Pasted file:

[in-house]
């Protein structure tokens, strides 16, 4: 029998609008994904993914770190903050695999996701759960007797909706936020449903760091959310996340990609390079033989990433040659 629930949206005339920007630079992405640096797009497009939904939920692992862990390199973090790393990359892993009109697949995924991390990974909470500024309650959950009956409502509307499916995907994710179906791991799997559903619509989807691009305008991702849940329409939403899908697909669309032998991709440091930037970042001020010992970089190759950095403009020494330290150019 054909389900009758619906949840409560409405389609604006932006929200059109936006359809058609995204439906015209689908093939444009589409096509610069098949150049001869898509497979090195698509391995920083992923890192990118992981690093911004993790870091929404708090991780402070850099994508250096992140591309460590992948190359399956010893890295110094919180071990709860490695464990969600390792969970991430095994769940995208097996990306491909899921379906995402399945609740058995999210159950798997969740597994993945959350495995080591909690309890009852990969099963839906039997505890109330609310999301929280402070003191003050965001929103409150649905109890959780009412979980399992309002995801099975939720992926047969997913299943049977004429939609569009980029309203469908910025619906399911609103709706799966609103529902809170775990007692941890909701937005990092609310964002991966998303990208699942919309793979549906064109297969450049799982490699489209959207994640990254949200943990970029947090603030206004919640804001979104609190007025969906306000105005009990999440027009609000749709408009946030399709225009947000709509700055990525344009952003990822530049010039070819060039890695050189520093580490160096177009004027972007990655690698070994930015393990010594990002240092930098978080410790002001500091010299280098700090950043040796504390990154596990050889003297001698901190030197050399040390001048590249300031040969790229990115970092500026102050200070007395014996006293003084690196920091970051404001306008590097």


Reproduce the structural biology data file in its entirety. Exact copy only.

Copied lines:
[in-house]
């Protein structure tokens, strides 16, 4: 029998609008994904993914770190903050695999996701759960007797909706936020449903760091959310996340990609390079033989990433040659 629930949206005339920007630079992405640096797009497009939904939920692992862990390199973090790393990359892993009109697949995924991390990974909470500024309650959950009956409502509307499916995907994710179906791991799997559903619509989807691009305008991702849940329409939403899908697909669309032998991709440091930037970042001020010992970089190759950095403009020494330290150019 054909389900009758619906949840409560409405389609604006932006929200059109936006359809058609995204439906015209689908093939444009589409096509610069098949150049001869898509497979090195698509391995920083992923890192990118992981690093911004993790870091929404708090991780402070850099994508250096992140591309460590992948190359399956010893890295110094919180071990709860490695464990969600390792969970991430095994769940995208097996990306491909899921379906995402399945609740058995999210159950798997969740597994993945959350495995080591909690309890009852990969099963839906039997505890109330609310999301929280402070003191003050965001929103409150649905109890959780009412979980399992309002995801099975939720992926047969997913299943049977004429939609569009980029309203469908910025619906399911609103709706799966609103529902809170775990007692941890909701937005990092609310964002991966998303990208699942919309793979549906064109297969450049799982490699489209959207994640990254949200943990970029947090603030206004919640804001979104609190007025969906306000105005009990999440027009609000749709408009946030399709225009947000709509700055990525344009952003990822530049010039070819060039890695050189520093580490160096177009004027972007990655690698070994930015393990010594990002240092930098978080410790002001500091010299280098700090950043040796504390990154596990050889003297001698901190030197050399040390001048590249300031040969790229990115970092500026102050200070007395014996006293003084690196920091970051404001306008590097």